as an answer to unsustainable practices. As an environmental advocate his work revolves around calling into question contemporary
lifestyles that now threaten our living environment. For the past years he has been devoted to the remediation of the world’s single-useplastics-
Manuel Mansylla aka manman made his artistic debut in 2003 with his solo exhibit ‘Proyecto de Reciclaje No. 2’. Winner of the most
prestigious contemporary art competition for up-and-coming artist in Guatemala [his country of origin]. This project was the first of many
projects working with salvaged, reclaimed or repurposed materials; a trademark in the artists work. His art and design work have been
featured in many design and architecture magazines, shown on television and featured in various newspapers.

Dennis Maher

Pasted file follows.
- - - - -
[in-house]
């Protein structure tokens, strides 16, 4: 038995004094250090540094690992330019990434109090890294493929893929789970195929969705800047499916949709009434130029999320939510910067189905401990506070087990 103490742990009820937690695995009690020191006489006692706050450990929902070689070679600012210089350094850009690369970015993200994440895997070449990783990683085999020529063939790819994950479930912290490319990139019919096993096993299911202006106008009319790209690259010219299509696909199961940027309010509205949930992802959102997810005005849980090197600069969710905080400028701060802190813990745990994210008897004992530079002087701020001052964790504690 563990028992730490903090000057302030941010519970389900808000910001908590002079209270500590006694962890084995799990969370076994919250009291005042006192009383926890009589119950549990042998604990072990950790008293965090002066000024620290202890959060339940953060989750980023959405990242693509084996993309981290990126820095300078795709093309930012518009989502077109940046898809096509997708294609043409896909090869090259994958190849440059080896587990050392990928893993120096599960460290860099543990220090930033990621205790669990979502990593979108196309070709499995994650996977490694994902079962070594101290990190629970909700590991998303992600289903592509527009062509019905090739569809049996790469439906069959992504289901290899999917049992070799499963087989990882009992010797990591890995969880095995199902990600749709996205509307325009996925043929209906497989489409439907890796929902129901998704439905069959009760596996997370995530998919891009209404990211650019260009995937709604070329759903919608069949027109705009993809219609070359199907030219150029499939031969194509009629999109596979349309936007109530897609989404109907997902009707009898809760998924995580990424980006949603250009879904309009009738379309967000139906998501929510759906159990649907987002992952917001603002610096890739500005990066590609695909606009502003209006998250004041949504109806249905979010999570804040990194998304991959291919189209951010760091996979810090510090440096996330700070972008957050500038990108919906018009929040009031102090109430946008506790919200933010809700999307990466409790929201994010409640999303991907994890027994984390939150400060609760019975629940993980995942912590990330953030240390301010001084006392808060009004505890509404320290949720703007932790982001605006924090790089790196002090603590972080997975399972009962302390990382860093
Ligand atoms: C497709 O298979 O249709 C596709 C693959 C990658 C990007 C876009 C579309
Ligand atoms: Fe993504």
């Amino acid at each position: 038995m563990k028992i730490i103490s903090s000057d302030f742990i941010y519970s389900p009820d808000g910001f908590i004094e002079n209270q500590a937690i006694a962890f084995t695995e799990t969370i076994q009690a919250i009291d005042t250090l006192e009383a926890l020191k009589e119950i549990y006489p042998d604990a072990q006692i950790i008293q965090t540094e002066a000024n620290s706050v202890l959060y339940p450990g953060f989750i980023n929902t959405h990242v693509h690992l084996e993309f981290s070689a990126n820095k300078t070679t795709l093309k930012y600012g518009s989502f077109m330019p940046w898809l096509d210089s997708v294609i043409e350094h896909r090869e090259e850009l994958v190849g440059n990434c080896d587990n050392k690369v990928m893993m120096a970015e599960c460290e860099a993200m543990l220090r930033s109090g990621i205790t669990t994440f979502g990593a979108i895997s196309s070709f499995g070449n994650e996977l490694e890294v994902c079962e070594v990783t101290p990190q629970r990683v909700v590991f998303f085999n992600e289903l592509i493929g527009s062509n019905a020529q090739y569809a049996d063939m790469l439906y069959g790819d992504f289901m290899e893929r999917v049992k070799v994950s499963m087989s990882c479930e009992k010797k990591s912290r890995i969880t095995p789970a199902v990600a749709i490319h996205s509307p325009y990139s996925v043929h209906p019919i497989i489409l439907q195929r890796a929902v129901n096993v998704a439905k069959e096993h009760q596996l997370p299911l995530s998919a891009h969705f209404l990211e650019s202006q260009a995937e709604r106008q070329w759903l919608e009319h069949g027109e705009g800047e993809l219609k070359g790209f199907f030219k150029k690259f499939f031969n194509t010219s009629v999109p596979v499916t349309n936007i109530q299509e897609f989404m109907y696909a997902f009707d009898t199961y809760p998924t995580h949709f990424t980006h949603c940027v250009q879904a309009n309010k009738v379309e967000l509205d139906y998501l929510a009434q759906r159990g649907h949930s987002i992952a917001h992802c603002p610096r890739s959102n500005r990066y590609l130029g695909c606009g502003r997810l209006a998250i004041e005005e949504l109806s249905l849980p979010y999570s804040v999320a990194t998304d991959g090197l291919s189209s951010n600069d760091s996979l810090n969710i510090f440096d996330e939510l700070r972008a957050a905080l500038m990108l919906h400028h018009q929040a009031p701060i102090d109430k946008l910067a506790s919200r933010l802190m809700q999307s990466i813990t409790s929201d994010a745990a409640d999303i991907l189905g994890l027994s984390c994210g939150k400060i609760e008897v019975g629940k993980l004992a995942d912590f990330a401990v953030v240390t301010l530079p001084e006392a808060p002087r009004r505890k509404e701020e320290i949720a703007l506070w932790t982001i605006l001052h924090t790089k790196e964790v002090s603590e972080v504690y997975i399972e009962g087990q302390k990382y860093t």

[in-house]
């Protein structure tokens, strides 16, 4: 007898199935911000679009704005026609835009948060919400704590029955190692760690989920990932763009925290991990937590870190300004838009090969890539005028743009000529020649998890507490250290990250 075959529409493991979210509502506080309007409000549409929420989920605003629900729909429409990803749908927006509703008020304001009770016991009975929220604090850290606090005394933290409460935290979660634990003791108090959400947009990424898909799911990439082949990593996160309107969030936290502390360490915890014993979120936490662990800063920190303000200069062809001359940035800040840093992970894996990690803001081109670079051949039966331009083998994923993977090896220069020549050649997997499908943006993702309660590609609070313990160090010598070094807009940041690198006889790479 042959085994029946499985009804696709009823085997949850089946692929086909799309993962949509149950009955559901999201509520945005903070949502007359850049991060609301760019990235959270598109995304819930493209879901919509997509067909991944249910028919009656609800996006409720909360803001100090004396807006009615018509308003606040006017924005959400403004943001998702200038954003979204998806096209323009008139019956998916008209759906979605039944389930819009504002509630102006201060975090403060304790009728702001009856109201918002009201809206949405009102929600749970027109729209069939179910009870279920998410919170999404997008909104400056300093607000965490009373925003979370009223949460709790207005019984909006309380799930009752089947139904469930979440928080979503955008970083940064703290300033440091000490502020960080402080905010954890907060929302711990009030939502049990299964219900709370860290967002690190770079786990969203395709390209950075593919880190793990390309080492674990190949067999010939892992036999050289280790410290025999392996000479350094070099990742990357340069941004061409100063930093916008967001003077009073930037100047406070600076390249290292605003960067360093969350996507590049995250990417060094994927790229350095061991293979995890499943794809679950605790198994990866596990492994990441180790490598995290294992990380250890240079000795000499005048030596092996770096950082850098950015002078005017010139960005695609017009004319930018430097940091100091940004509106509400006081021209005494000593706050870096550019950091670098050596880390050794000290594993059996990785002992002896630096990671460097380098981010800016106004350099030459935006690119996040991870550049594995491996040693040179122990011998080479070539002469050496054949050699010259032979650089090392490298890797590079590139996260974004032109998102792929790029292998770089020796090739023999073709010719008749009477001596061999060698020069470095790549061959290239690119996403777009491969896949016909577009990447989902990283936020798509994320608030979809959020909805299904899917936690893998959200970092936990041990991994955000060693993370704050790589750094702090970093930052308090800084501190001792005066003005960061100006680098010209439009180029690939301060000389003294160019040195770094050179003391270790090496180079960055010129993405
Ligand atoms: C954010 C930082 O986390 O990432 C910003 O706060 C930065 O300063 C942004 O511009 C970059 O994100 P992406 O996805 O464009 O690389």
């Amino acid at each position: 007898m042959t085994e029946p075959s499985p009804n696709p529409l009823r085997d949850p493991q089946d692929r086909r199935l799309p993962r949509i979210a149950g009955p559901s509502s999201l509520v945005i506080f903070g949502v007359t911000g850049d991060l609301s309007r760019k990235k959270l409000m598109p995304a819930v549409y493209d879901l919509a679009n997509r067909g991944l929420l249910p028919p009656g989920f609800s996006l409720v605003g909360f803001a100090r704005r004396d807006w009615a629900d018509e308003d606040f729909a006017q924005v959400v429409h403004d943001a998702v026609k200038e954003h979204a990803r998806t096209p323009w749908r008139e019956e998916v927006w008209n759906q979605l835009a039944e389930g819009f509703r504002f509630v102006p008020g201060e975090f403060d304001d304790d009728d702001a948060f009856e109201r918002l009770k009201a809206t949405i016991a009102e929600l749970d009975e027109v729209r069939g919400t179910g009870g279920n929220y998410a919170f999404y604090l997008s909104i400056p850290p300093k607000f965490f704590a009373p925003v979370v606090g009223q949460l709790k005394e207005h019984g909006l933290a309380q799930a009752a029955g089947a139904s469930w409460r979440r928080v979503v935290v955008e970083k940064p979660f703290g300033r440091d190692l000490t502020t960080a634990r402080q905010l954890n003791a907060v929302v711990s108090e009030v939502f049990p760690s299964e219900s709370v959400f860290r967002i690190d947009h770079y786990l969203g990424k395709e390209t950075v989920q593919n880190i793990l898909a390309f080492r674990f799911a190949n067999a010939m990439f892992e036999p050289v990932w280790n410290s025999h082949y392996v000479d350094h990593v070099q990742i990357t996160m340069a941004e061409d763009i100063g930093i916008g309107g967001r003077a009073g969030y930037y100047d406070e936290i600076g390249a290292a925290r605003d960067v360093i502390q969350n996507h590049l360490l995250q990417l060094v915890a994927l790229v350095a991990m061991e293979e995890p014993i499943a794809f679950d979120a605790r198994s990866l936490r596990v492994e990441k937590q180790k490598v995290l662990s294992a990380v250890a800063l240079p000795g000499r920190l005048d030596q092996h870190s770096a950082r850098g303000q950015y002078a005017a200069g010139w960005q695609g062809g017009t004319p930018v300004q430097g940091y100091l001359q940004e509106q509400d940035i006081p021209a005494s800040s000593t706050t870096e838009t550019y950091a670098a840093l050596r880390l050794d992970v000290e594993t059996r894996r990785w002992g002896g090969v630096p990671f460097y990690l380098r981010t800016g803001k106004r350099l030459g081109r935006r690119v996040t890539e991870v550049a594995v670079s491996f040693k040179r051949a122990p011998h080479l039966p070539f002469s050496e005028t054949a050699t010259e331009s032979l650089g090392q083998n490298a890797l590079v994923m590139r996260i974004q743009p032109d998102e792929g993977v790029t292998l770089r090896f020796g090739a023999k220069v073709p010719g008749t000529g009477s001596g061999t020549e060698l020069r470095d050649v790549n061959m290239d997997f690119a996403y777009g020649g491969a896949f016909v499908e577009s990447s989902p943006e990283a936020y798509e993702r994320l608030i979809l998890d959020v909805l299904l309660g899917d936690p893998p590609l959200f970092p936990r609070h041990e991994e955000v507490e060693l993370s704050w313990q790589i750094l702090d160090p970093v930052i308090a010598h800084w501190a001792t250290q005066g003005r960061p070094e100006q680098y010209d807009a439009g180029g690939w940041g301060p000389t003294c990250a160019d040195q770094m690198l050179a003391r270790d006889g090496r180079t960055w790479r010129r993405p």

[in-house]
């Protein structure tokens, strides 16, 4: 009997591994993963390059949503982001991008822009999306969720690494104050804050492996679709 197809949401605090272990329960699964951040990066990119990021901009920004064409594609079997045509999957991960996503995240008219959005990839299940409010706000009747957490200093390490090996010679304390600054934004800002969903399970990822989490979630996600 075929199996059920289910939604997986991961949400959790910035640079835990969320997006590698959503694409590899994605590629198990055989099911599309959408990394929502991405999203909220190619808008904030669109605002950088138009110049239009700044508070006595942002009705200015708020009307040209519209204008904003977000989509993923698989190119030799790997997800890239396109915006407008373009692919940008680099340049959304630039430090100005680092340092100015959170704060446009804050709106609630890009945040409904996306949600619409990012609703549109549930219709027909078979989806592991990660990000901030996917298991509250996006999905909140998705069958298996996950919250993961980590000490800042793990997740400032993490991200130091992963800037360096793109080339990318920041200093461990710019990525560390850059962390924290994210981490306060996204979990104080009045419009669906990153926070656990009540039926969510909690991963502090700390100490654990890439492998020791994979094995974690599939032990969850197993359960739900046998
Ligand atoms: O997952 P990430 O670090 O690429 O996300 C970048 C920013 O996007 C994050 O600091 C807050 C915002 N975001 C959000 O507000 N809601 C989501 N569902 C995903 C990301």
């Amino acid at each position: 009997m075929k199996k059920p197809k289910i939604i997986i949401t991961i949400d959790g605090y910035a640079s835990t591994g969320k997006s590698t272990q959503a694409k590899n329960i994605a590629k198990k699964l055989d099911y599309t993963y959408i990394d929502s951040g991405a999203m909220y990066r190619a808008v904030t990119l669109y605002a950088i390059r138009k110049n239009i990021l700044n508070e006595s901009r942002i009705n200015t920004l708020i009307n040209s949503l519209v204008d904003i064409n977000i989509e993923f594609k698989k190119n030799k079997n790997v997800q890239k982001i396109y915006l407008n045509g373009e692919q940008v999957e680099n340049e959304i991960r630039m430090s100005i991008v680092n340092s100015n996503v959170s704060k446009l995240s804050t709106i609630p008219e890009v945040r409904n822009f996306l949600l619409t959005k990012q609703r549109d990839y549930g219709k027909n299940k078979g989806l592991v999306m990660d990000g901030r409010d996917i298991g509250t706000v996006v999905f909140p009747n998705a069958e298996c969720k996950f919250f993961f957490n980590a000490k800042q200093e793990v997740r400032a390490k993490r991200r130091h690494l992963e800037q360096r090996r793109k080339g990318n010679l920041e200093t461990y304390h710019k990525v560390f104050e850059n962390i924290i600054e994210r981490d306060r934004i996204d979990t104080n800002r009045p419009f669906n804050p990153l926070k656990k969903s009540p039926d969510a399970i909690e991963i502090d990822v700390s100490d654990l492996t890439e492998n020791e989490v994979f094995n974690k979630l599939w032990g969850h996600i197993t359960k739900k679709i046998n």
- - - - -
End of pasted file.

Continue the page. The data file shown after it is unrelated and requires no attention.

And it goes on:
Architect and Artist
Dennis Maher, a native of Baltimore, Maryland who worked in the construction and demolition industry before studying architecture at
Cornell University, has taught in the Department of Architecture and Urban Planning at the University of Buffalo since 2004. Over the past
five years, Maher’s practice has investigated the post-industrial landscape of Buffalo. Maher’s work engages us on two levels—his use of
discarded building materials illustrate the flood of waste and abandonment in Rust Belt America, but his painterly and sculptural treatment
of these materials suggest the potential for renewal and environments yet to be envisioned emerge. Maher’s hybrid constructions
ask us to consider the notion of decay as an intermediate phase before new growth.

Comments are closed.